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Close to midnight CND General Secretary Kate Hudson writes on how the US’ nuclear policy is taking us closer to war. AST MONTH the Bulletin of Atomic Scientists moved us half a minute closer to Midnight. At two minutes to, it’s the closest since the height of the Cold War. The reasons cited are increasing nuclear risk, climate change and potentially harmful emerging technologies. But nuclear takes centre stage: reckless language and provocative action by both US and North Korea. To make matters worse, the latest US nuclear posture review has just been released. These reviews can be a powerful indicator of a president’s intentions and this one will, no doubt, be a taste of things to come. The 2002 version included President Bush’s demand for contingency plans for the use of nuclear weapons against at least seven countries, including the so-called Axis


Campaign for Nuclear Disarmament, 162 Holloway Rd, London N7 8DQ 020 7700 2393


of Evil. It also revisited some of the ideas of the early 1990s, calling for the development of bunker-busters and mininukes for use in ‘regional conflicts’, understood at that time – in the aftermath of the first Gulf War and the developing narrative around oil and resources – to mean the Middle East. The advent of President Obama temporarily knocked the project on the head. His 2010 review ruled out the development of new nuclear weapons, including bunker-busters. It also renounced nuclear weapons use against non-nuclear states that the US considered compliant with the nuclear Non-Proliferation Treaty. At the time we hoped for more, after Obama’s passionate Prague speech in 2009,

CND 60th celebration at Aldermaston


1st April, assemble at 12 noon. Join us to celebrate CND’s 60th anniversary of the first Aldermaston march with speeches, music and memories: See: for more information on what CND has planned for our anniversary.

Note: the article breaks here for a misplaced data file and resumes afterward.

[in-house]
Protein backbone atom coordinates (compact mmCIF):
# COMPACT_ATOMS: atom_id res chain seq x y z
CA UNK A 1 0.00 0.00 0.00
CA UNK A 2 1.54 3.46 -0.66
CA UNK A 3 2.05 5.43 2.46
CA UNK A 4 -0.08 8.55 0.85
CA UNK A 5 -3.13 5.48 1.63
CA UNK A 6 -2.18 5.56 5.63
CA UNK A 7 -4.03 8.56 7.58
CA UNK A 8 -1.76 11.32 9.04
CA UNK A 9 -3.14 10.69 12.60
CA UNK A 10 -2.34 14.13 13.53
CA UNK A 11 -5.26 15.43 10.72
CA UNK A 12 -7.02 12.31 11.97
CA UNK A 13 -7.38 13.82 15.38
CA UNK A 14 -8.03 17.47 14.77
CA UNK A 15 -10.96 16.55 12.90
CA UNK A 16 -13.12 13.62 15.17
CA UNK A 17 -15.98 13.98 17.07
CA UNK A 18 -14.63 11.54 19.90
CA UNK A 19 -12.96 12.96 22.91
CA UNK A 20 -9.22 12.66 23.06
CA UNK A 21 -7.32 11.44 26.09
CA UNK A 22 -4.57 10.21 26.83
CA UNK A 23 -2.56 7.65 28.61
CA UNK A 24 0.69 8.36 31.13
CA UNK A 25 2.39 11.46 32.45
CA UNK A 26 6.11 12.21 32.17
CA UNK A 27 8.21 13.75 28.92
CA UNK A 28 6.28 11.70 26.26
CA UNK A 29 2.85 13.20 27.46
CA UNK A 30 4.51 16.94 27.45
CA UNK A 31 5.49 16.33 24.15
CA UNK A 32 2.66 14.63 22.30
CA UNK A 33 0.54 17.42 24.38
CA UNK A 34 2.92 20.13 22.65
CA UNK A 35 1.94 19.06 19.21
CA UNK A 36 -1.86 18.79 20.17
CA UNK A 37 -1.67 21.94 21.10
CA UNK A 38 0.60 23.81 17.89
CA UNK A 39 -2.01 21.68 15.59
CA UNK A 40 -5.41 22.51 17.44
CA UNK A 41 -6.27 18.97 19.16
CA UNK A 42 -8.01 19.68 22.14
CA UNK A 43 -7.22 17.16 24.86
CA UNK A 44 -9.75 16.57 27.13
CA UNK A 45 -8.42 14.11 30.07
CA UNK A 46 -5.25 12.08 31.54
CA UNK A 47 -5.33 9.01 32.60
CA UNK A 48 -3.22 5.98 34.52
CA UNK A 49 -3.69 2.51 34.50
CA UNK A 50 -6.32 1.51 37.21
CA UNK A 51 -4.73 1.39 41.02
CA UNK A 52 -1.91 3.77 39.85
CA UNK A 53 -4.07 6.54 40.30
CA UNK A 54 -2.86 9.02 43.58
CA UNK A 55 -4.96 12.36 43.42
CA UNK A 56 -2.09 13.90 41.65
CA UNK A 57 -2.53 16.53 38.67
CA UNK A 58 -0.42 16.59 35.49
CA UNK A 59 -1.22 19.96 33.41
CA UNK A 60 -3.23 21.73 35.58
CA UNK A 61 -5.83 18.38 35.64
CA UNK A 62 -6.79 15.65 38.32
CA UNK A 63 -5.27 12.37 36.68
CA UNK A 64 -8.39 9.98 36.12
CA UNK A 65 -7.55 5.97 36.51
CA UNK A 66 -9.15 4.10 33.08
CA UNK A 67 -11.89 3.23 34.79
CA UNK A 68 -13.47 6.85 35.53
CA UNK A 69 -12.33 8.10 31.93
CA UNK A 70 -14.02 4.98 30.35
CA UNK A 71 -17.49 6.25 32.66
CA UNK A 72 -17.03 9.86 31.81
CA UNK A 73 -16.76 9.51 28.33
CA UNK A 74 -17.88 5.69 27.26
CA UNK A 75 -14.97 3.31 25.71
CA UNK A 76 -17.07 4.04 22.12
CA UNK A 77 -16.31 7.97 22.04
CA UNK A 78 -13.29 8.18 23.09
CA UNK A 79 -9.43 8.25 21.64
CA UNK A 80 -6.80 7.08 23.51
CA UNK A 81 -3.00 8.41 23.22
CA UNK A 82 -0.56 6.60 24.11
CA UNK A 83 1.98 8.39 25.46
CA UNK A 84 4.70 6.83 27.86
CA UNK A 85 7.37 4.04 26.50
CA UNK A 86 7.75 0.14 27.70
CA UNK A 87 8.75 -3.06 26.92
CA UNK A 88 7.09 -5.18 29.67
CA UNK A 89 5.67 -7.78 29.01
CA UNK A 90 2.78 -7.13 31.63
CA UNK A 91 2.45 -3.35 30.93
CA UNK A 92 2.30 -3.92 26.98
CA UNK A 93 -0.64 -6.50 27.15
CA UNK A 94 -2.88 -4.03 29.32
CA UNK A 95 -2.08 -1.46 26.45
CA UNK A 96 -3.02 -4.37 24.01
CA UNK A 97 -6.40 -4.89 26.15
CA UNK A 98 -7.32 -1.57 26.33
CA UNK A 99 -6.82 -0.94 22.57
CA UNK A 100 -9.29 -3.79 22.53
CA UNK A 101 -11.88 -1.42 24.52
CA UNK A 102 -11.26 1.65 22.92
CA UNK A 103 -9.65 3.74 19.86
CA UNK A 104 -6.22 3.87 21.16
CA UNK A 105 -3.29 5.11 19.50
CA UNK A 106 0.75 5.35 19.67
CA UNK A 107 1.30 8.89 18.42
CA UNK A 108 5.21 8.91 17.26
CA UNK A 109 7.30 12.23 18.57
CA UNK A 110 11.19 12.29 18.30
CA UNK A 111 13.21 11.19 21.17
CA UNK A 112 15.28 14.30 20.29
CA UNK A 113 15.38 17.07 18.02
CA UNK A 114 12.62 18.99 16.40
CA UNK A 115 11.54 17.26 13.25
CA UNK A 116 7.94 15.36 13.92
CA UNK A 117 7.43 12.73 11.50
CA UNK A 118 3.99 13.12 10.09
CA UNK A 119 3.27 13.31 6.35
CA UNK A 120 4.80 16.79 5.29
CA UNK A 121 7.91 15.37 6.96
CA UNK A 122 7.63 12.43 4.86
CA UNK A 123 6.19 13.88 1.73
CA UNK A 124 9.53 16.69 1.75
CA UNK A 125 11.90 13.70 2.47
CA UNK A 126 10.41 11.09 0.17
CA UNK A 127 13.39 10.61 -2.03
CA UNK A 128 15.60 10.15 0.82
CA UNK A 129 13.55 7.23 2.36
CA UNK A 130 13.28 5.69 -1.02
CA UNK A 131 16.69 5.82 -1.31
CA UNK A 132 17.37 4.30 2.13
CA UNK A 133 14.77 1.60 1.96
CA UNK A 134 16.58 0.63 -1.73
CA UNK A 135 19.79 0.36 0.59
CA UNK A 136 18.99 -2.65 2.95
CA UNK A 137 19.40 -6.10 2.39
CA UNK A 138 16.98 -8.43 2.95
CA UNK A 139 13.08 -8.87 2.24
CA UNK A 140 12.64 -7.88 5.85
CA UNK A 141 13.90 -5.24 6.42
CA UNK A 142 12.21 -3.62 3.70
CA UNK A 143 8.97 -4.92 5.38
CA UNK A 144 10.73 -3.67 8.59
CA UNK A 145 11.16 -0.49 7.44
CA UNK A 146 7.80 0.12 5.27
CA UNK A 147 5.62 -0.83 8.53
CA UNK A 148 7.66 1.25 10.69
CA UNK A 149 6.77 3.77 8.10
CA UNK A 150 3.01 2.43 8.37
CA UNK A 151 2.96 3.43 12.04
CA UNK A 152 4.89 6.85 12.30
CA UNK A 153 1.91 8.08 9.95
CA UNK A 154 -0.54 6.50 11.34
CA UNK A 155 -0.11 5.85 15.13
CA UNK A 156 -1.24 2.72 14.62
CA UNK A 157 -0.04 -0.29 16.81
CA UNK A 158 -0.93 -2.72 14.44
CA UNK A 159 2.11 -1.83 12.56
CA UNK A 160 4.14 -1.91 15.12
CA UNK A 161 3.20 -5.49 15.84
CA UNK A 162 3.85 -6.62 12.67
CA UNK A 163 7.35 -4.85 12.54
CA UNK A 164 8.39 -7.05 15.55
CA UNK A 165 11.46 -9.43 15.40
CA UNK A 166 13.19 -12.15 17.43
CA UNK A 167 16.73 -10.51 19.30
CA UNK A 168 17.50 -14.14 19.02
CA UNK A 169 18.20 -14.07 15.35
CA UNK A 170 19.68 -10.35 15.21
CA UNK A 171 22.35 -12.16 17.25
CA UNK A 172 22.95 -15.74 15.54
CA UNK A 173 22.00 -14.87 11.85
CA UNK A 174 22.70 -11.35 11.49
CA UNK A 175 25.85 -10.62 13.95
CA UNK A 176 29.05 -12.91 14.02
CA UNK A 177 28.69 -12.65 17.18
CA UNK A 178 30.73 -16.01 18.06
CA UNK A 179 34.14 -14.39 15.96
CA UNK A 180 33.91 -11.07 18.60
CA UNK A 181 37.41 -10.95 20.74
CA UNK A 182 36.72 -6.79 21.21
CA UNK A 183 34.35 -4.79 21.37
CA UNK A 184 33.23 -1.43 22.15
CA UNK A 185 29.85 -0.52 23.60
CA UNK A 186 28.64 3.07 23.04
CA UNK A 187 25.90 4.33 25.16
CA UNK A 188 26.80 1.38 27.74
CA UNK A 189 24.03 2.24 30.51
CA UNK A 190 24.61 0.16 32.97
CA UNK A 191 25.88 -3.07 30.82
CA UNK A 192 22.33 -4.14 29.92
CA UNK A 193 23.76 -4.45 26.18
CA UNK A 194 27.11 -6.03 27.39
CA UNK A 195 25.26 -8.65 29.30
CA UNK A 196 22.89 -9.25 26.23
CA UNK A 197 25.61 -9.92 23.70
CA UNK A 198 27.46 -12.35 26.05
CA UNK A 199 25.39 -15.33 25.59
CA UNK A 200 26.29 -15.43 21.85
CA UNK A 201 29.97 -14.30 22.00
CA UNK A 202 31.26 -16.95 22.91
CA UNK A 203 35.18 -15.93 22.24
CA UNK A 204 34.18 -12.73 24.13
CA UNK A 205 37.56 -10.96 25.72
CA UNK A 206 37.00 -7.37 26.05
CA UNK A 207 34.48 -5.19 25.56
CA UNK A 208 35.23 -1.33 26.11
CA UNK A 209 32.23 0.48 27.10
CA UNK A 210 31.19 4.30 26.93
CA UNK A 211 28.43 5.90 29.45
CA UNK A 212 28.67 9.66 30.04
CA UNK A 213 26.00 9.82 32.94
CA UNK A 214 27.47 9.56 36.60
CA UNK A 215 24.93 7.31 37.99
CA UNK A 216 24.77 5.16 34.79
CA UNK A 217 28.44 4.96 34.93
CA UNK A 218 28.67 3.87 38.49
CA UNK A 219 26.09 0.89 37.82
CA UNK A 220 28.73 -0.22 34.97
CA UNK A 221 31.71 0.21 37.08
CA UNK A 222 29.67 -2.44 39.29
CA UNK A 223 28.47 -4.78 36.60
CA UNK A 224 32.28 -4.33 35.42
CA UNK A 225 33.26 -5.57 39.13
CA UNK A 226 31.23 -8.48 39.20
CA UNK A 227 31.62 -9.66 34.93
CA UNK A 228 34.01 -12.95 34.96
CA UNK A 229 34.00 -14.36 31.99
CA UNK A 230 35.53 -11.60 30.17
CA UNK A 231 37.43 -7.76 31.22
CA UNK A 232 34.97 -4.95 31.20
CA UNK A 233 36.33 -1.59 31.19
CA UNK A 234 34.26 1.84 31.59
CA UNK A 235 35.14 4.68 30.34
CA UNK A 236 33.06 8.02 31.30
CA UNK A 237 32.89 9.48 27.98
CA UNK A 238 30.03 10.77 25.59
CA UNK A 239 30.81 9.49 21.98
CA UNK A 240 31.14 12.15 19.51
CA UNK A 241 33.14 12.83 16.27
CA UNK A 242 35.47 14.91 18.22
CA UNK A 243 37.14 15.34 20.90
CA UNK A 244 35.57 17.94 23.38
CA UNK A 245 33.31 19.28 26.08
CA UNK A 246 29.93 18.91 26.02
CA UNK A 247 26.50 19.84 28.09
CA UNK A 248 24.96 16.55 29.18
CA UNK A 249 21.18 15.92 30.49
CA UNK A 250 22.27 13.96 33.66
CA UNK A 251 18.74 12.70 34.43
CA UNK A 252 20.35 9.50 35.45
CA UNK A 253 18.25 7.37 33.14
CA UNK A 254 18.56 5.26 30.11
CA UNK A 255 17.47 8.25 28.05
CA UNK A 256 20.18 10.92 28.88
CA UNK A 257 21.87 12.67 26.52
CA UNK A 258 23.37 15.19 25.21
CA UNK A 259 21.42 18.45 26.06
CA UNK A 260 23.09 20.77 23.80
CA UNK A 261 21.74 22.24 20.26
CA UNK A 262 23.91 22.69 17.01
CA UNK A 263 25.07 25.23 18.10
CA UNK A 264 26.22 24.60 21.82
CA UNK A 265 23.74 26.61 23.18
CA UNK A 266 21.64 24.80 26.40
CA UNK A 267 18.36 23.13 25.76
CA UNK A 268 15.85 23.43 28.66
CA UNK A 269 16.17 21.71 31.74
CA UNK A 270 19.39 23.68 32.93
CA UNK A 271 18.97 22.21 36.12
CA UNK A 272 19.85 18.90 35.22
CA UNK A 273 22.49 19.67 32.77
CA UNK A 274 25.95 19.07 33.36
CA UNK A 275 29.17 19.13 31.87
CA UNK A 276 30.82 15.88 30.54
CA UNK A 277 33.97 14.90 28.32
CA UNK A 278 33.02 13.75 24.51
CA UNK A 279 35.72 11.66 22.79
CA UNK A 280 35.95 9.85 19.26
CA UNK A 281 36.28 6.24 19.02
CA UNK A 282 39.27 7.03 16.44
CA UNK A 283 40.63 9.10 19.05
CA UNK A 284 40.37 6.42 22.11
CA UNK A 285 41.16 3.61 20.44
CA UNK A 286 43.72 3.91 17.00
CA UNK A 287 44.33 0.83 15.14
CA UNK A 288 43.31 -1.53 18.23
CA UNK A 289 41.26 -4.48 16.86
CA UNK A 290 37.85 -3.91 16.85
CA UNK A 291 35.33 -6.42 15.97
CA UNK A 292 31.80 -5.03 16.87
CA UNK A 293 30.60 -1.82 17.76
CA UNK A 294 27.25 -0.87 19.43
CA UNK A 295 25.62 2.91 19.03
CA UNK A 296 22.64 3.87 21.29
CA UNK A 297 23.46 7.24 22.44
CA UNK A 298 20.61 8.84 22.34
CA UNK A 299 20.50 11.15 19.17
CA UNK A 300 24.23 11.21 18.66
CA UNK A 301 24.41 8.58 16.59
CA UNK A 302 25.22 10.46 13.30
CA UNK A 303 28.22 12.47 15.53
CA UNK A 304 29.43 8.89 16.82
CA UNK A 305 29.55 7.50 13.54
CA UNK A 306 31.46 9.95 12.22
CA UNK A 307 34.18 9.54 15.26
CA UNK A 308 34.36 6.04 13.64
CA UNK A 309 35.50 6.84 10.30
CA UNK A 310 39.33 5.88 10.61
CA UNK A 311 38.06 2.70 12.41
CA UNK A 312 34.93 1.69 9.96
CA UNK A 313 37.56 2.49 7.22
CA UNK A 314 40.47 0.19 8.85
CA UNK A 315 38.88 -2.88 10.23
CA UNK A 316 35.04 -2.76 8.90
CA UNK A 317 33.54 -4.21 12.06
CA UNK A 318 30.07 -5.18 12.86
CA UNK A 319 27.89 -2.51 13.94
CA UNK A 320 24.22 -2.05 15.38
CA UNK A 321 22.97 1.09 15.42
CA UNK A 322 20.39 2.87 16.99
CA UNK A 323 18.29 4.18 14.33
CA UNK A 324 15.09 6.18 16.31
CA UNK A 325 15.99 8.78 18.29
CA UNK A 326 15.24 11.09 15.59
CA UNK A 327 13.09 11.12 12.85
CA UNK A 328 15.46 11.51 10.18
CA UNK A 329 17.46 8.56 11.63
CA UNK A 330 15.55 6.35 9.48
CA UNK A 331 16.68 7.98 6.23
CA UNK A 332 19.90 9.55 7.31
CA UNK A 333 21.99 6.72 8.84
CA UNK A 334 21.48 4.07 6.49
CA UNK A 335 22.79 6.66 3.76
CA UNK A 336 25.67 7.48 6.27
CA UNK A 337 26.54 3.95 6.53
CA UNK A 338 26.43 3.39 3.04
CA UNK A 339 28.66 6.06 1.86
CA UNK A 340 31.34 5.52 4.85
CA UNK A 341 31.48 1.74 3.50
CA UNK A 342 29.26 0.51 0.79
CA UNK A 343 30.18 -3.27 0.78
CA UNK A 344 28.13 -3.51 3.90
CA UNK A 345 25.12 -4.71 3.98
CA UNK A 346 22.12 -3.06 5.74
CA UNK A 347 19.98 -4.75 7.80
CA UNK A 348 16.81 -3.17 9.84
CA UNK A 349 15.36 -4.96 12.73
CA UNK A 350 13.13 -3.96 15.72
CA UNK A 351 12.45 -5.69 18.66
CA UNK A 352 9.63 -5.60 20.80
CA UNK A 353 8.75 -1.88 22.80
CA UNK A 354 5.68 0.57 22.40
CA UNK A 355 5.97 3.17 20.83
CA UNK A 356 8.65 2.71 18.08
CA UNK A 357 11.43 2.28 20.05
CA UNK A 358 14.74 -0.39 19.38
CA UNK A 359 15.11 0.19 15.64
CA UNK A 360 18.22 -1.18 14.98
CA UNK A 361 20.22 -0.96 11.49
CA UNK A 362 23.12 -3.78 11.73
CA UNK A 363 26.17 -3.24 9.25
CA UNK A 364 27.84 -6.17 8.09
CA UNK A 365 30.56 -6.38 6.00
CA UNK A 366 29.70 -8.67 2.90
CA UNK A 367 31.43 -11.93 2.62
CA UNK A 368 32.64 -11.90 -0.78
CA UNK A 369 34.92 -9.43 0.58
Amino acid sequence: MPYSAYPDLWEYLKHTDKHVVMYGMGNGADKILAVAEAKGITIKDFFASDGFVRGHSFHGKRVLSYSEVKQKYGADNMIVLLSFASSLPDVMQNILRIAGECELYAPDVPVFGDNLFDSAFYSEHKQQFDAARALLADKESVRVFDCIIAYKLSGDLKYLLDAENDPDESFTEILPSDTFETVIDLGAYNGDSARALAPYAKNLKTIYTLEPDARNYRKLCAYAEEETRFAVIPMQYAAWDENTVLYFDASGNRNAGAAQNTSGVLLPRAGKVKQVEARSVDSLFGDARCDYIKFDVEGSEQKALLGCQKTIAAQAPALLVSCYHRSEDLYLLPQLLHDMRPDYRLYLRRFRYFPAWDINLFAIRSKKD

Campaign outlining a vision of a nuclear weapons-free world. But we are a world away now, even from those modest steps. Essentially, the lid is being taken off the restraints on both new-build and nuclear weapons use. The most significant element of the review is commitment to a whole new generation of nuclear weapons, with the emphasis on low-yield, often described as ‘usable’. Note that the bombs used at Hiroshima and Nagasaki are technically low-yield in today’s parlance, so we are not talking about something small. The excuse underpinning this approach is supposedly that there are no real options between conventional weapons and all-out nuclear war, and that there should be more rungs on the ‘escalatory ladder’. Personally I would rather see more rungs on the de-escalatory ladder. In fact, the US nuclear arsenal already includes over 1,000 nuclear warheads with

low-yield options. In this context one speculates about industrial factors driving this policy. As Hans M. Kristensen reveals, a retired Admiral – a board member of Raytheon that makes the recently retired nuclear Tomahawk cruise missile – has now co-authored an article urging Trump to bring the nuclear missile back. No prizes for guessing the motivation there.The increase in stated circumstances in which nuclear weapons could be used is very alarming. This includes against a group that ‘supports or enables terrorist efforts to obtain or employ nuclear devices’, as well as against ‘significant non-nuclear strategic attacks,’ including attacks on ‘civilian population or infrastructure’. Presumably the review’s authors are aware of the consequences of nuclear use and would prefer to avoid it. But the idea that having more nuclear weapons and more potential targets makes use less likely is

Groups Spotlight This month: Preston and South Ribble CND This new group launched in January 2018 with a brilliant first meeting. The area has been active in anti-nuclear campaigning in the past and the meeting agreed there is great potential for the group in the future. If you’re a CND member in the area and interested in getting more involved with the group’s activities, please get in touch with David: simply bizarre. Whatever their motivation, this is an exceptionally dangerous game.

New search for nuclear waste storage The government has re-started the search for somewhere permanent to store Britain’s nuclear waste, it announced in January. Plans have been on hold since Cumbria county council rejected a proposal in 2013. No community should have to accept this dangerous material, especially when nuclear energy is unnecessary. Support and share CND’s petition against nuclear power –


February 2018